o Tape toilet-flushing handle in a contrasting bright colour.
o Label important areas in the bathroom: toilet, sink, bathroom door (yellow paper with black writing).
o Tape sink faucet handles with bright colour tape (use primary colour such as red, green, blue) to distinguish handle from the rest of the sink.
o Keep soap in a bright container (i.e., red) with contrasting colour soap (i.e, white).
o Use sign as reminder to wash hands, flush toilet, brush teeth etc.
o Keep frequently used items (toothbrush, paste) in small shallow basket or on a mat to contrast items against the counter.
o Use toothpaste that contrasts in color to the toothbrush and bristles: i.e. red toothpaste on white brush and bristles.

o Cover mirrors if necessary: often people with vision problems may not be able to recognize the item as a mirror.
Personal Care:
o Nails: Ensure nail care is done by a professional. Can be provided in-home.
o Footwear: Ensure appropriate footwear is used: flat, non-slip sole, enclosed toe and heel, Velcro fasteners.
o Supervision of medication routine is usually recommended.
o Store medications in a secure place.
o Remove and properly dispose of medications that are no longer needed or have expired.
o Inquire whether the medication routine can be simplified (i.e., to once-a-day instead of three times a day).
o Other ways to simplify a meds routine: Pre-filled blister packs; dossette; list of current medications; medication schedule; medication alarms/reminders.
o Ensure adequate lighting on the stairs; with switches at both the top and bottom.
o Install secure railings on at least one if not both sides.
o Install railing extensions beyond the top and bottom of the stairs.
o Remove or replace unsafe flooring with a non-slip surface.
o Contrasting coloured tape or paint on the edge of each step.
o Contrasting coloured tape or paint and/or tactile strip at the top and bottom of the stairs.
o Safety gate to prevent use of stairs
o Arrange living area on one level
o Use a phone with large print and high contrast numbers, as well as one-touch programmable numbers.
o Program emergency and frequently used numbers to the one-touch programmable numbers and add tactile markers to increase ease of identification.
o Set up a “memory centre” with the phone, keys, note pad, whiteboard with large writing area and black marker.
o Include a paper, pen/pencil and task lamp beside the phone for messages.
o Place telephone on bright contrasting color mat.
o Use contrasting colored tape to outline phone cradle.
o If possible, utilize a service that requires voice activation for phone dialing.
o Use talking watches or clocks to indicate the time and appointments.

DRwJL – FTD Stages / An In-Depth Look

July 28, 2020 FTD or Frontotemporal Degeneration is a barely known disease under the dementia umbrella. It generally effects people between the ages of 44-64. It comes in a few forms, affecting behavioral, language and motor skills. This is a very difficult disease with symptoms that are incredibly hard for caregivers and care partners to live with. This show explores the vast symptoms and when they will most likely occur. Email me if you would like a copy of the scale

DrwJL – Introducing Body Groove – Dance Exercise Perfect for Alz, Parkinson’s & Carepartners!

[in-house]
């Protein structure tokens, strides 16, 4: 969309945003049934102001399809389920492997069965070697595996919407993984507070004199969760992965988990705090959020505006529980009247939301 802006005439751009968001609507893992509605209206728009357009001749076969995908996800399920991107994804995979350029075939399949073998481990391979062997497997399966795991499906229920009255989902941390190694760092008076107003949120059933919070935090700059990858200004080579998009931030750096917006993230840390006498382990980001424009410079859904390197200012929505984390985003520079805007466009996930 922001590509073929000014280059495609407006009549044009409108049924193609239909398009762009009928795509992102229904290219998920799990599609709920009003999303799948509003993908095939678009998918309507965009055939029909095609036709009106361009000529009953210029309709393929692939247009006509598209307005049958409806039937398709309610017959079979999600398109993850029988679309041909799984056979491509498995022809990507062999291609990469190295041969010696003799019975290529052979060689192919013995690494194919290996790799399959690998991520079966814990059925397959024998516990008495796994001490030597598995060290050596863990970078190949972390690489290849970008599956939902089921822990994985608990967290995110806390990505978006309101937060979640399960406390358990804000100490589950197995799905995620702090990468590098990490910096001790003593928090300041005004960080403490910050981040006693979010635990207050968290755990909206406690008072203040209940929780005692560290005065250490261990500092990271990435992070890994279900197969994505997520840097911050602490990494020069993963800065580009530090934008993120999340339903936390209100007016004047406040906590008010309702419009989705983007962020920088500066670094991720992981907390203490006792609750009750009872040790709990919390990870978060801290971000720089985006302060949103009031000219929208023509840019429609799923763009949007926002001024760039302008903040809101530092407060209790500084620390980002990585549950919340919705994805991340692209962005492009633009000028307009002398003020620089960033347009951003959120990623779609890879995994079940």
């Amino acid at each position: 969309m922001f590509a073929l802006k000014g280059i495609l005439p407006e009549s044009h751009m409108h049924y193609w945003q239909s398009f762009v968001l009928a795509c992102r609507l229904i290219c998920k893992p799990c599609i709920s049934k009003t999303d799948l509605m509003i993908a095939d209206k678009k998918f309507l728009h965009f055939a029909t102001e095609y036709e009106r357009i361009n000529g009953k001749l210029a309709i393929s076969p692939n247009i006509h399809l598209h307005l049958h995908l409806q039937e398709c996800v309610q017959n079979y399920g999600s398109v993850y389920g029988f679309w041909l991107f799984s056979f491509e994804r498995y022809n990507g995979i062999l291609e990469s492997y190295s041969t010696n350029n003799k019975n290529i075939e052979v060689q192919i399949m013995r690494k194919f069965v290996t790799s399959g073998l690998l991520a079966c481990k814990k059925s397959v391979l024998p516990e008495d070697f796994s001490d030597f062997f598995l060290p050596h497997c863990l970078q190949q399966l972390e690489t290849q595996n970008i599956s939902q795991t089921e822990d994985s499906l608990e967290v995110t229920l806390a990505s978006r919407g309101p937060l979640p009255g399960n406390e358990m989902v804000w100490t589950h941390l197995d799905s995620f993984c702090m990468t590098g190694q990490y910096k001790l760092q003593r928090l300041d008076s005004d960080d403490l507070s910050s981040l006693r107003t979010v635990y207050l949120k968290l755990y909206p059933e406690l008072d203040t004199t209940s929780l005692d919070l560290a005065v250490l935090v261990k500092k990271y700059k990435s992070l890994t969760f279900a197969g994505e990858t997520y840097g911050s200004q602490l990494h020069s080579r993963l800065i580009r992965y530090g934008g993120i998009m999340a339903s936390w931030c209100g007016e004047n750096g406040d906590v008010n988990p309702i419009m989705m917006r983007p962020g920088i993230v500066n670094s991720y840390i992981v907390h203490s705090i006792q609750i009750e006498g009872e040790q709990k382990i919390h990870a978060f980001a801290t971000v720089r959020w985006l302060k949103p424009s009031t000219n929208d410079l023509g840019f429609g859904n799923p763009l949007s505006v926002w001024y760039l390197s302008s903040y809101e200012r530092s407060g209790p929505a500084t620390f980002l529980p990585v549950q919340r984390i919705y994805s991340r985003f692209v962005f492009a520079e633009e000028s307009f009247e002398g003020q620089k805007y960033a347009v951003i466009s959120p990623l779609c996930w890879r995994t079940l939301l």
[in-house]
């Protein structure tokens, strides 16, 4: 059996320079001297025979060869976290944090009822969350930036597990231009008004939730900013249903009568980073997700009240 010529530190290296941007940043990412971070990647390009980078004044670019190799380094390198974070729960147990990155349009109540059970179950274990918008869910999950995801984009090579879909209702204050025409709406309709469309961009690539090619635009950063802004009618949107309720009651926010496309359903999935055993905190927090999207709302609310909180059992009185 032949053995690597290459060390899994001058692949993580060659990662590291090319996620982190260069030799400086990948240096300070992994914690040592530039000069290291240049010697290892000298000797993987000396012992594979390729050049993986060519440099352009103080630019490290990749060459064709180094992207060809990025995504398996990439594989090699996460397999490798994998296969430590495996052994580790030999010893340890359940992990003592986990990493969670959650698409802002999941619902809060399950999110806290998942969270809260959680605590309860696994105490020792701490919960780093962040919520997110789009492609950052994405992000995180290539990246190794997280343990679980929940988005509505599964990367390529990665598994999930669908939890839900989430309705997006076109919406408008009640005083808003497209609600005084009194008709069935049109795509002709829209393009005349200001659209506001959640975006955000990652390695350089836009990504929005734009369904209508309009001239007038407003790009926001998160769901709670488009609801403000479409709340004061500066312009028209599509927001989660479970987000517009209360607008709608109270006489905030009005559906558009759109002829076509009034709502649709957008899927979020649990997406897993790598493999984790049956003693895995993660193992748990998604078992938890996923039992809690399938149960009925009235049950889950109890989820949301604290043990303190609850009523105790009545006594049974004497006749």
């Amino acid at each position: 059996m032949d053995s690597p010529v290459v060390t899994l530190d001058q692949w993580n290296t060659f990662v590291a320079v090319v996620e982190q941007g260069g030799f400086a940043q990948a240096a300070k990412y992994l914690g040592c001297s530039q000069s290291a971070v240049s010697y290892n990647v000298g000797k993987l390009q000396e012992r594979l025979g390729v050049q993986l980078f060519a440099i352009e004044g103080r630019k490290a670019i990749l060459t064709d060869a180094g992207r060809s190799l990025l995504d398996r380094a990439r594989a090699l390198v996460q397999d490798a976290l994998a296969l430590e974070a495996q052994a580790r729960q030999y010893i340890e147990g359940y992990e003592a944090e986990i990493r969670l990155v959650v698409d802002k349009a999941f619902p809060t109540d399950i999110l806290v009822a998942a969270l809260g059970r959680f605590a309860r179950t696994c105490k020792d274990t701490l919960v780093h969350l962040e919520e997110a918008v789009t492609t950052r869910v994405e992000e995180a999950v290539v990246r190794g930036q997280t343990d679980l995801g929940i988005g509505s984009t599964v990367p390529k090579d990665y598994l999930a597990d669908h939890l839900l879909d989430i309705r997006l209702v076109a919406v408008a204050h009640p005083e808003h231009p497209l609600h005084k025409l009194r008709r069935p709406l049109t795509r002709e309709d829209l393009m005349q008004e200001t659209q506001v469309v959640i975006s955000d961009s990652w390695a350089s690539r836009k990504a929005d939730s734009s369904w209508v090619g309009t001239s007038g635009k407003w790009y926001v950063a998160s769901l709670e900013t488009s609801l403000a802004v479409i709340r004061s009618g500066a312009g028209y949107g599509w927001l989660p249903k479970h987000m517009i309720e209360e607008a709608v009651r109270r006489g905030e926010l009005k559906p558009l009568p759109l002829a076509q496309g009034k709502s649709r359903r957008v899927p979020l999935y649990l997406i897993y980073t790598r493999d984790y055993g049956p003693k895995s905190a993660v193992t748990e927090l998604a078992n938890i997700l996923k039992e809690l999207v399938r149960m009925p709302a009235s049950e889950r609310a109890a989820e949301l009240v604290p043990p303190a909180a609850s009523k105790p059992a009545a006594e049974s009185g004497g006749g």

July 21, 2020

I am so delighted to introduce Misty Tripoli, the founder of Body Groove, a new way to dance and feel funky! I love this program because you can follow the leader or find your own beat and groove while getting your cardio workout and exercising muscles. People with Alzheimer’s have trouble learning new things, so just watch , listen to the beat and find your own funky groove! People with Parkinson’s can do this dance exercise and stave off your symptoms for up to a half hour or more, depending on the amount of time you dance. Rock to music you know! It’s easy! It fun! Ihope you’ll try it!!!! Click the link below to watch

DRw/JL – How anti-psychotics work & are sometimes used as chemical restraints

July 14, 2020

Today I want to address the use of anti-psychotics in nursing home care because it is a troubling issue. It seems that many memory units and assisted living communities seem to want to quiet their residents by adding medication before redirection techniques and I believe anyone who has a loved one in one of these communities where the staff is asking to put them on these drugs – should BEWARE! These drugs should be used as a last resort, not a first resort, and documentation of all redirection attempts should be well documented. Also, if you have a loved one at home and want them to sleep more and choose this regiment, you should realize that they may have balance issues and experience more falls. This can cause more issues than the initial symtoms that seemed so difficult.

DRwJL – Using the Allen Scale to guide you through ALZ stages

June 30, 2020 This week was a great time to present a staging worksheet to help you with the paths of Alzheimer’s disease. Why would you need or want this? Many people ask me when changes occur and want to have a crystal ball to tell them how the disease progresses. This podcast will help you understand the stages so you can be as informed as possible to deal with issues before they happen. Having insight into where this disease goes throughout the journey can help relieve stress and put you in a more powerful position to move forward with kindness and compassion, and understanding how the brain is affected when it is impaired.